Love in the age of Puccini and Instagram: 5 reasons to see Dayton Opera’s ‘Tosca’ at the Schuster Center

Credit: Dayton Performing Arts Alliance

Credit: Dayton Performing Arts Alliance

Giacomo Puccini’s grand, glorious and melodramatic masterpiece “Tosca” will be presented by Dayton Opera April 20 and 21 at the Schuster Center.

Staged by Dayton Opera Artistic Director Kathleen Clawson with music direction by Dayton Philharmonic Orchestra Artistic Director and Conductor Neal Gittleman, “Tosca” has been a popular staple in the operatic canon since its Rome premiere in 1900. Set in the 19th century, the story spotlights the emotional triangle between prima donna Floria Tosca, her lover Mario Cavaradossi, and sadistic police chief Baron Scarpia.

Here are five reasons to see Puccini’s legendary tale of love and jealously wrapped within relevant themes of political unrest and abuse of power.



1. She’s a diva – best believe her

Having received accolades at the 2023 World Opera Competition Operalia, soprano Caitlin Gotimer makes her Dayton Opera debut as the titular, volatile diva. She says her family background and personal similarities fashion her portrayal.

“I come from an Italian upbringing – I have lots of feisty women in my family – and I also connect with Tosca (due) to having a diva, feisty, jealous and flirtatious streak in me,” said Gotimer, who recently performed the role at Palm Beach Opera. “There is a scene where Cavaradossi is painting a woman who looks nothing like (Tosca) and she gets very jealous and asks him who she is. To me, the modern day version is ‘Who is this girl you’re following on Instagram?,’ which is a conversation I’ve had many times before. This is a larger-than-life story but there are so many parts that ring very true and are relatable today.”

2. A dramatic story told in real time

The three-act story takes place in Rome on the morning of June 17, 1800, through dawn the following day.

‘It’s ‘24′ set to music,” said Gittleman. “You have the feeling you are seeing events happen exactly as they’re happening, which gives the opera an immediacy in both the music and the way we work as collaborative artists. We’re creating the dramatic tension together, which makes this opera satisfying in a deeper way than (others). There’s less conventional stuff in ‘Tosca.’ You don’t have to suspend your disbelief as much because it really feels like you’re spying on these real events, which gives this opera a special sense of excitement.”



3. A confidently manipulative villain

Grammy and Emmy Award-winning baritone Reginald Smith Jr. portrays the sinister Baron Scarpia who lusts after Tosca. Once he learns of Cavaradossi’s political ties, he ultimately manipulates Tosca with an unthinkable proposition.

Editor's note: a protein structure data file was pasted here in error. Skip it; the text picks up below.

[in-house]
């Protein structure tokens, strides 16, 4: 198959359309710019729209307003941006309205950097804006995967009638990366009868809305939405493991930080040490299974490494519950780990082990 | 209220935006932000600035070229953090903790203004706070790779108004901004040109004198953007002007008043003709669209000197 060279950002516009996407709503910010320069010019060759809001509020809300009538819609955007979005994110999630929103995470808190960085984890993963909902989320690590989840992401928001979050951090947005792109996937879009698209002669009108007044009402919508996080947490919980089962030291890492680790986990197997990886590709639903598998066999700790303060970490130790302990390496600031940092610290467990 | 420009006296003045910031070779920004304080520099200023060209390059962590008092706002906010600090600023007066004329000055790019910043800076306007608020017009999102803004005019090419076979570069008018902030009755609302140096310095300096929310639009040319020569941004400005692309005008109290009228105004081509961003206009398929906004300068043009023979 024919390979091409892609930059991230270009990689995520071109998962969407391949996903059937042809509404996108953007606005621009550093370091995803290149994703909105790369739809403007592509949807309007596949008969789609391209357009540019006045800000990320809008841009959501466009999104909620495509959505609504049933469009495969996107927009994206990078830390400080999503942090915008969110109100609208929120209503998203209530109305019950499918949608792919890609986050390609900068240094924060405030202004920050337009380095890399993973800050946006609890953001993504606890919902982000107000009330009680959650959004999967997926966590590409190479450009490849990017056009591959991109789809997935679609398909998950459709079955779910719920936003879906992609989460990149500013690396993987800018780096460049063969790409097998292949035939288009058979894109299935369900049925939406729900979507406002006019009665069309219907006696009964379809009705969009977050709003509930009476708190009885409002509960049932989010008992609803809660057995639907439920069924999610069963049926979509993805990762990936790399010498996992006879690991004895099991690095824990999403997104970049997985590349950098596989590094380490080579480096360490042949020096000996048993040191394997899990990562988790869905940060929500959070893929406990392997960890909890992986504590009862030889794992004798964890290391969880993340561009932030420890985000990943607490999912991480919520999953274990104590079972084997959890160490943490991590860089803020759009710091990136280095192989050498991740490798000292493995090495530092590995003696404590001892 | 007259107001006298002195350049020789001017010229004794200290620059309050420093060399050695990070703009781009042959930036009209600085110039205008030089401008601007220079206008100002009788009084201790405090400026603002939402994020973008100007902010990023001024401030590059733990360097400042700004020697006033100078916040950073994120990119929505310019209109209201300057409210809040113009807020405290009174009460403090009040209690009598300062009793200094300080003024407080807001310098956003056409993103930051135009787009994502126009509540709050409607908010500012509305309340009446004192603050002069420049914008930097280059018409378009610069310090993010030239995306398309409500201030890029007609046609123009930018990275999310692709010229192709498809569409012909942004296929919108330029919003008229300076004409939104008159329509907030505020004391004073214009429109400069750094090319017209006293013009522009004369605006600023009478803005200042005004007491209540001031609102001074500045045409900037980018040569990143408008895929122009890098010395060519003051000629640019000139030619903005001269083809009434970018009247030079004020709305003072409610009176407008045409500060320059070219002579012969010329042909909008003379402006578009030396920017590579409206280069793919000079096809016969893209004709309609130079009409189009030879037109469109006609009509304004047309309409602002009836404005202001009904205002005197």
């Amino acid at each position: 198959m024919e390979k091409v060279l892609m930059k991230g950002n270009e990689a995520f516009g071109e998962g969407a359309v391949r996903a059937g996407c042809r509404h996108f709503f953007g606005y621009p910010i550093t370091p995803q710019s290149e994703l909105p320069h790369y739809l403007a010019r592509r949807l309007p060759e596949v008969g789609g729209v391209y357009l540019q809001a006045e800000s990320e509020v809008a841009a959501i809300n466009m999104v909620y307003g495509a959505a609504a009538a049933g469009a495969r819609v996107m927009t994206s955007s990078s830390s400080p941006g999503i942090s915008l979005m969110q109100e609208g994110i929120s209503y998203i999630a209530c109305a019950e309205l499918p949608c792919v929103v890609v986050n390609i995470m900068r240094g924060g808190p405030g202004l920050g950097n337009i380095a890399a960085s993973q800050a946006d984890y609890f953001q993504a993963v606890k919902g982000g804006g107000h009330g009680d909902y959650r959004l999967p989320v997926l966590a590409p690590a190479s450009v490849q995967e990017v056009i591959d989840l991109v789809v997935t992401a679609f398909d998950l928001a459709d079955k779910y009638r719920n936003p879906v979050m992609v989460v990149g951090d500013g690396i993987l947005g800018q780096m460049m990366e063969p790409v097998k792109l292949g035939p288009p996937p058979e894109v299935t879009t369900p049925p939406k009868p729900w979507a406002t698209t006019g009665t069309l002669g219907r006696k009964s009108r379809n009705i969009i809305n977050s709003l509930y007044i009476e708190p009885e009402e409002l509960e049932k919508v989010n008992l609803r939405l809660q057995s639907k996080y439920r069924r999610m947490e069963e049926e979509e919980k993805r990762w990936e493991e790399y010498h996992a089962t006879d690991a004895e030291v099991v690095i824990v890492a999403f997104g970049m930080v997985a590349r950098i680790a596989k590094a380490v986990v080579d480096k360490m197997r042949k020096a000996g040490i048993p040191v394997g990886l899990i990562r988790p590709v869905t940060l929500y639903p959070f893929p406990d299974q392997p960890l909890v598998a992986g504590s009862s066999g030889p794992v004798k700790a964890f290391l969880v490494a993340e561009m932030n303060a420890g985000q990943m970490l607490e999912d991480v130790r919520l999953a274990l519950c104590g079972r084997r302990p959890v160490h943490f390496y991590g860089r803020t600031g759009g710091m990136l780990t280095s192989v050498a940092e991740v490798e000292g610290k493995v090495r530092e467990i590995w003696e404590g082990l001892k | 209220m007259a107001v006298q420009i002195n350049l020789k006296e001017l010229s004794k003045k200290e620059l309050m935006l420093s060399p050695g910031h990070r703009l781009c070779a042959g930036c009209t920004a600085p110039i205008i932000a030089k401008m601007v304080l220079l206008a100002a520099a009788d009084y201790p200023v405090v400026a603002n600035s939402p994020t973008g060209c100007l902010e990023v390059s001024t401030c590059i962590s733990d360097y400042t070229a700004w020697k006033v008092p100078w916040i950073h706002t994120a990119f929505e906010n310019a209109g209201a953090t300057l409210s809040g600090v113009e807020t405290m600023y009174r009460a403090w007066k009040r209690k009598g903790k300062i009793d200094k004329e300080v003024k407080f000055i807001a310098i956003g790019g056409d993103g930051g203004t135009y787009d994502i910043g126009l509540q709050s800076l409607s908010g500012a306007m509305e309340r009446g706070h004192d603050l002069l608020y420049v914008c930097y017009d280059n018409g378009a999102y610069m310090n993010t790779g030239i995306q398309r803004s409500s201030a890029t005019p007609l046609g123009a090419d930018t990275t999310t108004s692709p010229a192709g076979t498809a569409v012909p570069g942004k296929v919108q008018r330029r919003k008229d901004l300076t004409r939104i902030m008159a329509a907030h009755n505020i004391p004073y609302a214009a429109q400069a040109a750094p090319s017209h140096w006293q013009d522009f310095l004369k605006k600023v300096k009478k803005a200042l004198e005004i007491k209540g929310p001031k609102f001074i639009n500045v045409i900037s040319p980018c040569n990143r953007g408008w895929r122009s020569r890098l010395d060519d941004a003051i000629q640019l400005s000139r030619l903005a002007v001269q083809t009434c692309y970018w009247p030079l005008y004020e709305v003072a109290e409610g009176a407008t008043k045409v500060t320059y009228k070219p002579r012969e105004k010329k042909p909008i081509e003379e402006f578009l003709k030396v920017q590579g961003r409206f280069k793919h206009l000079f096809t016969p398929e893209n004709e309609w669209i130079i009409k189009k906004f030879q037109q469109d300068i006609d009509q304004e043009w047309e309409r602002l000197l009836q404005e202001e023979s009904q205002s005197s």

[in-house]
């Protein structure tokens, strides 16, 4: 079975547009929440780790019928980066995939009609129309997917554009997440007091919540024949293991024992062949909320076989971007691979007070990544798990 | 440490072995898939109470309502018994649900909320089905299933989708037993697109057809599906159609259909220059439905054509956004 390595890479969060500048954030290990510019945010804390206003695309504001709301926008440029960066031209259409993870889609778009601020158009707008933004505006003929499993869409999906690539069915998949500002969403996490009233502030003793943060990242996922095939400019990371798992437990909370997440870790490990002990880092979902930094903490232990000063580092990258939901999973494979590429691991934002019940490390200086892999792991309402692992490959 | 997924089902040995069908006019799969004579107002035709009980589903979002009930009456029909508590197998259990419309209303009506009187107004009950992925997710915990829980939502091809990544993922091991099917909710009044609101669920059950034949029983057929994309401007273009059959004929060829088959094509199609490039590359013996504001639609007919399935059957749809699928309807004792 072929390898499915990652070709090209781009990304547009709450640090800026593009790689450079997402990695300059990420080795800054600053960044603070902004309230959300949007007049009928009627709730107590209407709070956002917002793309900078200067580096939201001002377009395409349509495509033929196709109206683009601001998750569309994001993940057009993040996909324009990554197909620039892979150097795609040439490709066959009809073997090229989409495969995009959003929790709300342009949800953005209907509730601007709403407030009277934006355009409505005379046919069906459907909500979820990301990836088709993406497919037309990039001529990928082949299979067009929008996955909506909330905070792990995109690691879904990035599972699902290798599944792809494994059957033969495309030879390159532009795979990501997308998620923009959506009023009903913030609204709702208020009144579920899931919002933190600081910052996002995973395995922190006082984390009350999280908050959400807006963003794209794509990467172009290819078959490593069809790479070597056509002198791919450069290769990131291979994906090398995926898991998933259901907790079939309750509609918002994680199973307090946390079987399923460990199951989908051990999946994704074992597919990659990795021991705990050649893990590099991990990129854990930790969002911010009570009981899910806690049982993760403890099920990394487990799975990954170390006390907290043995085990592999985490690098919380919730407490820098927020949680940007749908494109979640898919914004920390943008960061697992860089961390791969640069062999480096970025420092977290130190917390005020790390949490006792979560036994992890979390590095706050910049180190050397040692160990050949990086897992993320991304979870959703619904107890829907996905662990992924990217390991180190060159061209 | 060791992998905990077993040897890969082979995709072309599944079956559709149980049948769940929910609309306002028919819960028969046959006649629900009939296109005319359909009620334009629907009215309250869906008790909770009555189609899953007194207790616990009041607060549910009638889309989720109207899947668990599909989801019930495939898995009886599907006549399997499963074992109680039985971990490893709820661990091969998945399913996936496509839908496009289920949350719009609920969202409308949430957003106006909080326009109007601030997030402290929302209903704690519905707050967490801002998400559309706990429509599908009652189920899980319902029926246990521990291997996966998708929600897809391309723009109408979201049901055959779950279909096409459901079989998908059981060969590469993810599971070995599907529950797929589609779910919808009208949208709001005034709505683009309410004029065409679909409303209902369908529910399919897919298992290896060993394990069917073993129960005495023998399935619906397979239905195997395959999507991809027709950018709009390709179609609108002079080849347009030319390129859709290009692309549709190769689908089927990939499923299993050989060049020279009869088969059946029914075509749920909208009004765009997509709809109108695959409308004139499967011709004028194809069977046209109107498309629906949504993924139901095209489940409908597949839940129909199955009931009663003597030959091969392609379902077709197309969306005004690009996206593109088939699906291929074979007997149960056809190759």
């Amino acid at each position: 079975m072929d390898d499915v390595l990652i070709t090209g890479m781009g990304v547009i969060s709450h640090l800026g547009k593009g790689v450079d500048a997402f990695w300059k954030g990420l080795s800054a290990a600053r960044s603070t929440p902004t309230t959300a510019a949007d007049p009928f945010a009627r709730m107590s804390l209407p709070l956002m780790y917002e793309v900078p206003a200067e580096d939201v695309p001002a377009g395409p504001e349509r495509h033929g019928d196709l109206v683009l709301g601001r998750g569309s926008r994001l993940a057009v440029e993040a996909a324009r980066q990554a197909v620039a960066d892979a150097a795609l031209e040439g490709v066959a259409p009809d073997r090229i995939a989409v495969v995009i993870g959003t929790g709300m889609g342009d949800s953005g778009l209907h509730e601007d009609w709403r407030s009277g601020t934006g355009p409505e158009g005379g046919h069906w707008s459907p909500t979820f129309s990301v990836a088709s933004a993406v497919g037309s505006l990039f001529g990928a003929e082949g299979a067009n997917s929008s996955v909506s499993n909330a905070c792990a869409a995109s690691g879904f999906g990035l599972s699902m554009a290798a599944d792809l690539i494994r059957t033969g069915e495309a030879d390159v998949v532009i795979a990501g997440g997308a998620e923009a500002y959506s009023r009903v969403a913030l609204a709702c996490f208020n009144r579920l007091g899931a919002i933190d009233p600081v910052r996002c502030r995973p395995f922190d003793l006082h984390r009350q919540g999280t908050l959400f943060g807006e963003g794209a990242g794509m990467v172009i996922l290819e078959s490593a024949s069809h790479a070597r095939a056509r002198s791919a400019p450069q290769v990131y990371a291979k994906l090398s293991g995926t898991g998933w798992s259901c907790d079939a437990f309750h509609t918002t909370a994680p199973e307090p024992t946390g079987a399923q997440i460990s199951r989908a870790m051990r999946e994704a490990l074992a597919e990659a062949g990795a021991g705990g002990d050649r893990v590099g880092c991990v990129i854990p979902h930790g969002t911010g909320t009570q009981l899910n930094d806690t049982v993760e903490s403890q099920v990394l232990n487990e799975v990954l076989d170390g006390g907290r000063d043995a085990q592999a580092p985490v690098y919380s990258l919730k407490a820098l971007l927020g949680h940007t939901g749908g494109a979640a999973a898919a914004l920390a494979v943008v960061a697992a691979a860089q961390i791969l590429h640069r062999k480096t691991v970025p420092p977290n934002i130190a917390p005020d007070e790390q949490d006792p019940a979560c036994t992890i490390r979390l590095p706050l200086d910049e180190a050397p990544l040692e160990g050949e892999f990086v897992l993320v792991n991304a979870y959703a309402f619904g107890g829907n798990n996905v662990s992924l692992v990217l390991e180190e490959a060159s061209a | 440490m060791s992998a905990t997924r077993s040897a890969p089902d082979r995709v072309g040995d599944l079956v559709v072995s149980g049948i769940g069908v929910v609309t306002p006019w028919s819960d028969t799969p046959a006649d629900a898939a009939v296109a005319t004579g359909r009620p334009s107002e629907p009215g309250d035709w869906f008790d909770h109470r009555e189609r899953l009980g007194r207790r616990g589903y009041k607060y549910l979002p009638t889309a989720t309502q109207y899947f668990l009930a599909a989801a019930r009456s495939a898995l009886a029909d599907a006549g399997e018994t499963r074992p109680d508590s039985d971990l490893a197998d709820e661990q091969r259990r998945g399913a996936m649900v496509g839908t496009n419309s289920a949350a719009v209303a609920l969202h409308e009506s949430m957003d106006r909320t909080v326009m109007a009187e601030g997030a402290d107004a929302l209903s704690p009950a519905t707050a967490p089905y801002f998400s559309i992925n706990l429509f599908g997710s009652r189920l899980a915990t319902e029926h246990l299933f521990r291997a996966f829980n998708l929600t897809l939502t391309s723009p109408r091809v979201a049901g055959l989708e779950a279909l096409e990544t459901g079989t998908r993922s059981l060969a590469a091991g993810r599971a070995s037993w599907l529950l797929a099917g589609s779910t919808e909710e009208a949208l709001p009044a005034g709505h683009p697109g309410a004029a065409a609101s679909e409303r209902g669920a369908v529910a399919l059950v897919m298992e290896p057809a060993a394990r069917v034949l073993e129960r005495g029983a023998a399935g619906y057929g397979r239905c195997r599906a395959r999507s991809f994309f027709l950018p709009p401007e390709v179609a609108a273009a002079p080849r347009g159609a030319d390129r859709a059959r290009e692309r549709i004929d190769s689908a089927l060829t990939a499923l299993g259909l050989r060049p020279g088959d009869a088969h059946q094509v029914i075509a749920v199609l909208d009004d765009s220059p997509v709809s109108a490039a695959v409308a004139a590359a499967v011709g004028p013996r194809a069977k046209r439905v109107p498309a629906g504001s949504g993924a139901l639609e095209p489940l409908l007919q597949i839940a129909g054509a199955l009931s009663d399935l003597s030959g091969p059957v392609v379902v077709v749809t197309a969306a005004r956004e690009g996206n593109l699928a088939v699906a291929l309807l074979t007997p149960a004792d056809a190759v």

“Scarpia is the ultimate bad guy,” Smith said. “He’s so enthralled and enticed by every single thing Tosca does that he wants her to give in. And the more uncomfortable she is, the more arousing it is for him. He lurks after the prey.”

4. Gorgeous sets and costumes

Designed by Ercole Sormani—the former head of the famous scenic design studio in Milan—and restored by the Seattle Opera, the sets are exquisite depictions of Roman landmarks: the church Sant’Andrea della Valle, Palazzo Farnese (the Farnese palace), and Castel Sant’Angelo. The costumes are by Susan Memmott Alred from the Utah Opera, who designed them specifically to complement the Sormani sets.

“This set is especially gorgeous,” Clawson said. “It looks so realistic. It really is fantastic. I love new (operas) but I also love to pay homage to the past, and ‘Tosca’ is such a perfect piece just as it is.”

Tenor Zach Borichevsky, who portrays Cavaradossi, a painter and republican, also shared his admiration for the piece.

“To me opera in general, and this opera specifically, it speaks to a visceral truth that cannot be conveyed any other way,” he said.

Having recently appeared with Aspen Music Festival, Finnish National Opera and the Glyndebourne Festival among others, he’s excited to finally perform one of his dream roles.

“(Performing) opera is an athletic achievement we have to train for (in order) to express an artistic idea,” Borichevsky said. “It’s fun to watch.”



5. A dazzling spectacle

Gittleman also praised Puccini’s score, which fuels the drama in captivating ways.

“It’s extraordinary music,” he said. “For me, what makes ‘Tosca’ so special is its real, palpable and dramatic aspects. I was a drama nerd in high school. So, one reason I like doing opera is that it combines those two elements.”

Clawson echoed his sentiments.

“All three characters are very well drawn out,” she said. “Everybody gets to develop their character through the music. These three spectacular singers, all making Dayton Opera debuts, have everything it takes to draw you in to Puccini’s exciting story. Adding to that, the costumes are sumptuous, and the sets are so realistically painted, you feel as though you are there. It’s all the spectacle one hopes for when going to see an opera.”




What: “Tosca”

Where: Schuster Center, 1 W. Second St., Dayton

When: April 20-21; 7:30 p.m. Saturday and 2:30 p.m. Sunday

Cost: $5-$149.50

Tickets: 937-228-3630 or

FYI: The opera will be performed in Italian with English supertitles above the stage.

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